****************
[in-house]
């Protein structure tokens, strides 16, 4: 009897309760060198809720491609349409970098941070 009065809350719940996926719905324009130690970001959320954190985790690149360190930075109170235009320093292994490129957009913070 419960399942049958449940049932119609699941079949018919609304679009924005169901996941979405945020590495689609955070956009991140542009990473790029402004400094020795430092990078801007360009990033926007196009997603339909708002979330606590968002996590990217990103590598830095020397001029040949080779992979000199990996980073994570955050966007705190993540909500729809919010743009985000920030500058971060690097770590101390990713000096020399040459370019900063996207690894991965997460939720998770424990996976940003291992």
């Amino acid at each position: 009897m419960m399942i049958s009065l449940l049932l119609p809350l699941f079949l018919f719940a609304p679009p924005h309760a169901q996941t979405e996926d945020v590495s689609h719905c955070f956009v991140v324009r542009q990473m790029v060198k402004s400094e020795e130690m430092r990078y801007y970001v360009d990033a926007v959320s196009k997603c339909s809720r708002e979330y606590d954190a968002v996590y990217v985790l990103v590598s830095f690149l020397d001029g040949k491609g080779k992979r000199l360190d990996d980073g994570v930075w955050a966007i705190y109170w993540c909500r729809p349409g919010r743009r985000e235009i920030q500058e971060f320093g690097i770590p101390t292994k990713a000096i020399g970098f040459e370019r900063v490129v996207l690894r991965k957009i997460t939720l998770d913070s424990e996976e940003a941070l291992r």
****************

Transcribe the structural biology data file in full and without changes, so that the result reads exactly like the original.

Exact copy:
[in-house]
């Protein structure tokens, strides 16, 4: 009897309760060198809720491609349409970098941070 009065809350719940996926719905324009130690970001959320954190985790690149360190930075109170235009320093292994490129957009913070 419960399942049958449940049932119609699941079949018919609304679009924005169901996941979405945020590495689609955070956009991140542009990473790029402004400094020795430092990078801007360009990033926007196009997603339909708002979330606590968002996590990217990103590598830095020397001029040949080779992979000199990996980073994570955050966007705190993540909500729809919010743009985000920030500058971060690097770590101390990713000096020399040459370019900063996207690894991965997460939720998770424990996976940003291992």
């Amino acid at each position: 009897m419960m399942i049958s009065l449940l049932l119609p809350l699941f079949l018919f719940a609304p679009p924005h309760a169901q996941t979405e996926d945020v590495s689609h719905c955070f956009v991140v324009r542009q990473m790029v060198k402004s400094e020795e130690m430092r990078y801007y970001v360009d990033a926007v959320s196009k997603c339909s809720r708002e979330y606590d954190a968002v996590y990217v985790l990103v590598s830095f690149l020397d001029g040949k491609g080779k992979r000199l360190d990996d980073g994570v930075w955050a966007i705190y109170w993540c909500r729809p349409g919010r743009r985000e235009i920030q500058e971060f320093g690097i770590p101390t292994k990713a000096i020399g970098f040459e370019r900063v490129v996207l690894r991965k957009i997460t939720l998770d913070s424990e996976e940003a941070l291992r």